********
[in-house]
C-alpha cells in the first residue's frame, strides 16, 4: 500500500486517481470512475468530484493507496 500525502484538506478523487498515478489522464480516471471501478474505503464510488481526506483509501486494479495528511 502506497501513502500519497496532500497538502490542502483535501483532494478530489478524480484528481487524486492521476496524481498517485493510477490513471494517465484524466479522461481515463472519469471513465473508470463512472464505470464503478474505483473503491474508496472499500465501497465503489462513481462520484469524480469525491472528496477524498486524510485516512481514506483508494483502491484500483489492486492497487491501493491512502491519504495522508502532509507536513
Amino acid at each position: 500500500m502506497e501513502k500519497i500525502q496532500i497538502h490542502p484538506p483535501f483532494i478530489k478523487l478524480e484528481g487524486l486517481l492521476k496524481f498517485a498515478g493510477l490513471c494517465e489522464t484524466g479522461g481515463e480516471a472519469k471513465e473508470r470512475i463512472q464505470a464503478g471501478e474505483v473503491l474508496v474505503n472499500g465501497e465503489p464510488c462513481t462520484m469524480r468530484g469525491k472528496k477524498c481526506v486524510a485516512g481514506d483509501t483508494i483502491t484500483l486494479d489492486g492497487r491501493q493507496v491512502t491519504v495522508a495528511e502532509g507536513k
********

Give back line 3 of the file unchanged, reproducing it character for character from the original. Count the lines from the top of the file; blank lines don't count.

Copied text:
Amino acid at each position: 500500500m502506497e501513502k500519497i500525502q496532500i497538502h490542502p484538506p483535501f483532494i478530489k478523487l478524480e484528481g487524486l486517481l492521476k496524481f498517485a498515478g493510477l490513471c494517465e489522464t484524466g479522461g481515463e480516471a472519469k471513465e473508470r470512475i463512472q464505470a464503478g471501478e474505483v473503491l474508496v474505503n472499500g465501497e465503489p464510488c462513481t462520484m469524480r468530484g469525491k472528496k477524498c481526506v486524510a485516512g481514506d483509501t483508494i483502491t484500483l486494479d489492486g492497487r491501493q493507496v491512502t491519504v495522508a495528511e502532509g507536513k